Twitter, while still my favorite place to connect with members of my PLN in order to learn, share, and network, is not necessarily the most conducive environment to discuss complex issues. It’s easy for one (or several) Tweets to come across in a way that does not fully encompass the feelings of the poster. I feel like I need to elaborate on my views on the AASL session selection process more, as some feel that the reason I am raising concerns is that I have sessions that weren’t accepted. Of course I wanted to have a session accepted, otherwise, I wouldn’t have submitted a proposal. I still have a session that is part of the “crowdsourcing” process, so again, that is not why I am questioning the process. Four years ago at AASL 2015, I questioned the process of blind review, and my opinions on the matter are still the same.
AASL uses a blind review to evaluate session submissions. I understand the intent of this is to be fair, but I argue that this fairness does not equate the best possible session selection.
Taking a presenter’s past work into account seems logical to me, and it is done at many other large and small conferences. Questions that would provide relevant background information on sessions include: Have you published content on this topic? Have you presented at your state conferences on a similar topic? What resources or mentoring have you shared with other librarians to promote this topic? Providing evidence that you are equipped and knowledgeable to present on a topic at a national conference makes sense to me. As librarians, we teach our students to critically evaluate sources by examining the credentials of the author. It makes sense that organizations would approach session selection for a national conference in a similar way.
Many librarians (myself included) pay their way to national conferences, taking valuable days away from their students and libraries to participate. An organization should do everything in their power to ensure a balance of sessions from quality presenters so attendees get the most out of their conference experience. We have all attended sessions where the description does not align with the content delivered or where the presenter is unprepared, and a national conference should do everything in their power to buffer the possibility of that happening.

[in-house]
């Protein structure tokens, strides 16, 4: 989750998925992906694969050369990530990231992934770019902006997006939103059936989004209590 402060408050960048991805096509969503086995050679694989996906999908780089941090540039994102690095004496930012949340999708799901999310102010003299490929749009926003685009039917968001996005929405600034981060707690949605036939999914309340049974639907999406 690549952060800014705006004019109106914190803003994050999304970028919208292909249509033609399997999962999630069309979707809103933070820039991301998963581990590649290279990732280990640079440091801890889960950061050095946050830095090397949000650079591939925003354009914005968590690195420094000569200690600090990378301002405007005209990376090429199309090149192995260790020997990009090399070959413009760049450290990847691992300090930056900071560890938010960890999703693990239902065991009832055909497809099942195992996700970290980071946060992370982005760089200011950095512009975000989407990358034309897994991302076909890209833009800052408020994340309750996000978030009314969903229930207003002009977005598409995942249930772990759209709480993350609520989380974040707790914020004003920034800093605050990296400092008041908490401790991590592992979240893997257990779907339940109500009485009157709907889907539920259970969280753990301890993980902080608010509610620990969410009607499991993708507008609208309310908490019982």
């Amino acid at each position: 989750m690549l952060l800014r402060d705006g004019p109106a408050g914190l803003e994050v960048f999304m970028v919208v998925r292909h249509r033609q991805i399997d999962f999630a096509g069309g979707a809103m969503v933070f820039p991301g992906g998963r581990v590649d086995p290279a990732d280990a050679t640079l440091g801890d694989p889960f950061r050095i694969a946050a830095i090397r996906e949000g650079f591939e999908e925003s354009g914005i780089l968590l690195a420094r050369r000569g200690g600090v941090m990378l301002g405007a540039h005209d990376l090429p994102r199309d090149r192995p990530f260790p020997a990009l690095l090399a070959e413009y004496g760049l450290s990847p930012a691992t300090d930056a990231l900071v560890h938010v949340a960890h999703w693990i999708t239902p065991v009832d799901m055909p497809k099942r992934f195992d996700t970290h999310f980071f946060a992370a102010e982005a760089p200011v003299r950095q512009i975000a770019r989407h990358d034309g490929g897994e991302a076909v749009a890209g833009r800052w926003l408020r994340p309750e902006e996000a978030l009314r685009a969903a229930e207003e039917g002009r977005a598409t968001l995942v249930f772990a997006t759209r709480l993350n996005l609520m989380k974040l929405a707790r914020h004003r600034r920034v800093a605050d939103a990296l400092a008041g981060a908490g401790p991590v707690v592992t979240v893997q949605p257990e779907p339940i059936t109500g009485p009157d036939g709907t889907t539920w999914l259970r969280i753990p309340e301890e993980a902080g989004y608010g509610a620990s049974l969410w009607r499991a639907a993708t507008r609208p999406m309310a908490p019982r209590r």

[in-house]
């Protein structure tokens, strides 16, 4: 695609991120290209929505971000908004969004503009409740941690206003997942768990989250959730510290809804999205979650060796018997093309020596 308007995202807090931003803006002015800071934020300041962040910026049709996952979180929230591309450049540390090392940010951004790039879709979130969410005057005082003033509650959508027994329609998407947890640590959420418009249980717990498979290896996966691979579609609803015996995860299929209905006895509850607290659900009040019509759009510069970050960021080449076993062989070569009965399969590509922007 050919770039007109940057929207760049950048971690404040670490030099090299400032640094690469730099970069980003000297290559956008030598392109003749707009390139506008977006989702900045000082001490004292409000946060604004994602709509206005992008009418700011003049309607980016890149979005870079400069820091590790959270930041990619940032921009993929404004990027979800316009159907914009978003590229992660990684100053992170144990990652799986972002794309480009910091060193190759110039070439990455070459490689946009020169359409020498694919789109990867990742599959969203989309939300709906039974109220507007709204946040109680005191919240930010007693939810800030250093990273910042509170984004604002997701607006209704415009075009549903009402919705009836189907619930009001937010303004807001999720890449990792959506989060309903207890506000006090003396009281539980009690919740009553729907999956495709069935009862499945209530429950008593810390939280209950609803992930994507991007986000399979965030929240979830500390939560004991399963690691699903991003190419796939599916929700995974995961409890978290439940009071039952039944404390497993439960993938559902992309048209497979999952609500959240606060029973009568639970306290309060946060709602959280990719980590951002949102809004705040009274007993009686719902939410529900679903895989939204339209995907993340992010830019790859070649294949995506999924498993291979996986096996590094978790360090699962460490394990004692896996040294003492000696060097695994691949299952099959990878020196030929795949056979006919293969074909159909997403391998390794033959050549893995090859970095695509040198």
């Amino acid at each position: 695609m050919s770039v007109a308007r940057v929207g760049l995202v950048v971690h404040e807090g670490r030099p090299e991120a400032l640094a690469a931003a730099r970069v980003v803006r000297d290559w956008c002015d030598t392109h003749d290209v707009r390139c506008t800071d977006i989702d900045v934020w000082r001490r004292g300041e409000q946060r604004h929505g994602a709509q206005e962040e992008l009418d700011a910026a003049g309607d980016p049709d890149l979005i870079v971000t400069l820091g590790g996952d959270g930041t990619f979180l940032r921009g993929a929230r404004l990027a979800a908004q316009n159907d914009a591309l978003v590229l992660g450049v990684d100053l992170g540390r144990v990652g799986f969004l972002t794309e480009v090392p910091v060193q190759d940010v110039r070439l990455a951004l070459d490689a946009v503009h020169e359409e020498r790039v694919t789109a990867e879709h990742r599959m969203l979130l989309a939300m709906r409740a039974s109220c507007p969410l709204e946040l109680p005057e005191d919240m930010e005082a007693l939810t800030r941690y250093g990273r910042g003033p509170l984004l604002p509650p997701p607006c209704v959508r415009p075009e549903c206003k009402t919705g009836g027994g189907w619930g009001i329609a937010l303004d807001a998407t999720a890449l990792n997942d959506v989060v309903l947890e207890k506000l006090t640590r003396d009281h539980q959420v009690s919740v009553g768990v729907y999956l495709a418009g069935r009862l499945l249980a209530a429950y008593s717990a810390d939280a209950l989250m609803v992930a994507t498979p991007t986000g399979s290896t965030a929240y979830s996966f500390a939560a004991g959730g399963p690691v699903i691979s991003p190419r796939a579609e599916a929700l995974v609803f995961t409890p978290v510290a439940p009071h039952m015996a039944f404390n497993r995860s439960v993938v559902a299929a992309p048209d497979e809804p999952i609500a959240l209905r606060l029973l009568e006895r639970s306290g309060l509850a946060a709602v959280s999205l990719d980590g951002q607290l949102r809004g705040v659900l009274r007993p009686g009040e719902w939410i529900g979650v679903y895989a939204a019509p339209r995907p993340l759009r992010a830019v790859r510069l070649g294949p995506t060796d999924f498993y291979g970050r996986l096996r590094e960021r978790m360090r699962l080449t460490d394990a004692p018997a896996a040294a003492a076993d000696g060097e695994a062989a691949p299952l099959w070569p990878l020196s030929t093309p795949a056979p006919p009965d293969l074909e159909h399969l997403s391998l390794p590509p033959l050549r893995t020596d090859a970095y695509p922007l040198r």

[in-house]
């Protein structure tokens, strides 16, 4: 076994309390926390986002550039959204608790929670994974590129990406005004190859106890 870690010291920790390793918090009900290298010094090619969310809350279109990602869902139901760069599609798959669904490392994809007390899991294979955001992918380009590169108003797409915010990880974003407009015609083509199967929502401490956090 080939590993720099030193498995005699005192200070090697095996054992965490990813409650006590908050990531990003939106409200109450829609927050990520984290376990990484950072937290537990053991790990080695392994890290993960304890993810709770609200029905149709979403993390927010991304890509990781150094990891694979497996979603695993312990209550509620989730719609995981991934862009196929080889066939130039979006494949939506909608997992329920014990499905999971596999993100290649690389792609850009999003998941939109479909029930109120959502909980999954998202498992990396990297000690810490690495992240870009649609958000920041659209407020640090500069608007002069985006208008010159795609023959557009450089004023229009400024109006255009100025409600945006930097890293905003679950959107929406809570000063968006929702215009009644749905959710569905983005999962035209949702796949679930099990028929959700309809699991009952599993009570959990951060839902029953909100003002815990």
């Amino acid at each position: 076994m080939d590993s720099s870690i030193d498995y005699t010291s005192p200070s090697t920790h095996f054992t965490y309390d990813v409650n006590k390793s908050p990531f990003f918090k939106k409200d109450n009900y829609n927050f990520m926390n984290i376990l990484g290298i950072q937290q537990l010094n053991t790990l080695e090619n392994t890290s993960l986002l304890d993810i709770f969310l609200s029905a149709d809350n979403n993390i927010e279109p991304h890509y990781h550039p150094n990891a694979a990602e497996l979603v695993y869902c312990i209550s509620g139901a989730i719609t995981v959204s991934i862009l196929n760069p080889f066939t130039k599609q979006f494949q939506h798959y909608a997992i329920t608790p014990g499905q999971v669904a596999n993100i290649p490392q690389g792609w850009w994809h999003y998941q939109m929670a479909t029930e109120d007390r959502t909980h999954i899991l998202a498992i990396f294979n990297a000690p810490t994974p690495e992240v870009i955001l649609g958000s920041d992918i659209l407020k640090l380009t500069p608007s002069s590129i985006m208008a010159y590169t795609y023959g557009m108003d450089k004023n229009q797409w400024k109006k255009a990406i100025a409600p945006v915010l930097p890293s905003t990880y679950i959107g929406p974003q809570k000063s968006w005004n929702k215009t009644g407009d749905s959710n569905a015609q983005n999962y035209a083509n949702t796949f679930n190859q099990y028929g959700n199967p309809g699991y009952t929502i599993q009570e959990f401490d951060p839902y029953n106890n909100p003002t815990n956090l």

By no means am I saying that having presented successful sessions at a past conference should guarantee you a slot at the next conference. Again, though, it would seem logical to me to take into account session evaluations on a presenter if they have presented at that conference before. I think reaching out to state affiliates for recommendations on sessions that were largely successful and had great feedback at state conferences would be meaningful and wise. I do everything in my power to drive my school’s library program with the data and feedback I collect from my students and faculty, and I would expect my professional organizations to take a similar approach.
What is AASL’s intended outcome for the conference sessions? It has been stated numerous times that reasoning behind the current process is to give new voices an opportunity to present. I applaud that goal and want to see it happen. Whenever I am speaking at a conference, I always seek out new voices that I can connect with, learn from, and amplify in any way that my platform allows. That is how we all learn and grow professionally. I think if the goal is to promote new voices, AASL should be intentional about it. The same goes for including diverse voices; if that is something that AASL aims to focus on (and I 100% agree that it should be) then be intentional about it. Look at data from past conferences — how many first time presenters were there? Not enough? Set aside a certain percent or number of sessions for first-time presenters and make it happen. Provide them with resources and maybe even a mentor to help make their presentations the best they can possibly be. Set them up for success with intention. Blind review doesn’t allow for this.
It is great that AASL is willing to try new things in the selection process as they are crowdsourcing sessions this year. The way that the crowdsourcing has been presented, though, seems to me to go against the spirit of crowdsourcing. While I understand the intent of redacting all identifying information from session proposals, I disagree with it for similar reasons to those identified above. If you want to allow AASL membership and potential attendees to have a voice, let them truly have a voice. The way that the crowdsourcing was rolled out left many with questions of whether it was okay to promote their sessions within their PLN, but the spirit of crowdsourcing, at least in other instances that I’m familiar with, encourages exactly that.
In no way am I looking to diminish the hard work of the conference planning committee this year or in years past. My hope is that there can be dialogue moving forward to assess the process for future conferences. I have been involved with conference planning on a variety of levels and understand the countless hours spent in preparation. I also understand that when you are so committed to a project, that criticism is difficult to hear — and believe me I’ve received my share of criticisms both directly and indirectly over the years. I know that all parties involved in this discussion just want the best for the association, conference, and our profession all around. However, this isn’t the first time that I have felt scolded or judged because I have questioned a situation or process involving AASL, leaving me questioning my relationship and value with the organization. After this whole exchange, I don’t like the way I’m feeling about AASL or the way that I feel like they’re feeling about me.